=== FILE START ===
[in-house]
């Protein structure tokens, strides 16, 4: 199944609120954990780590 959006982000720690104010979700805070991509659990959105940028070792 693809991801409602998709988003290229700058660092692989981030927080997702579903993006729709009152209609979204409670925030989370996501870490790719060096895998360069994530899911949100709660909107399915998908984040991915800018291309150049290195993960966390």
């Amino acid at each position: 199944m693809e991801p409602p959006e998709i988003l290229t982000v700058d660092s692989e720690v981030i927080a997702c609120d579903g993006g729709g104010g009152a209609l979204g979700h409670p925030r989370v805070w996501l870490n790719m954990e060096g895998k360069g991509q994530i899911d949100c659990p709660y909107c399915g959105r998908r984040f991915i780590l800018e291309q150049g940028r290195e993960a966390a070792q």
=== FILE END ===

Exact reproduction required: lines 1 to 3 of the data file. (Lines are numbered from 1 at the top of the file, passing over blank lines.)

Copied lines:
[in-house]
């Protein structure tokens, strides 16, 4: 199944609120954990780590 959006982000720690104010979700805070991509659990959105940028070792 693809991801409602998709988003290229700058660092692989981030927080997702579903993006729709009152209609979204409670925030989370996501870490790719060096895998360069994530899911949100709660909107399915998908984040991915800018291309150049290195993960966390």
């Amino acid at each position: 199944m693809e991801p409602p959006e998709i988003l290229t982000v700058d660092s692989e720690v981030i927080a997702c609120d579903g993006g729709g104010g009152a209609l979204g979700h409670p925030r989370v805070w996501l870490n790719m954990e060096g895998k360069g991509q994530i899911d949100c659990p709660y909107c399915g959105r998908r984040f991915i780590l800018e291309q150049g940028r290195e993960a966390a070792q």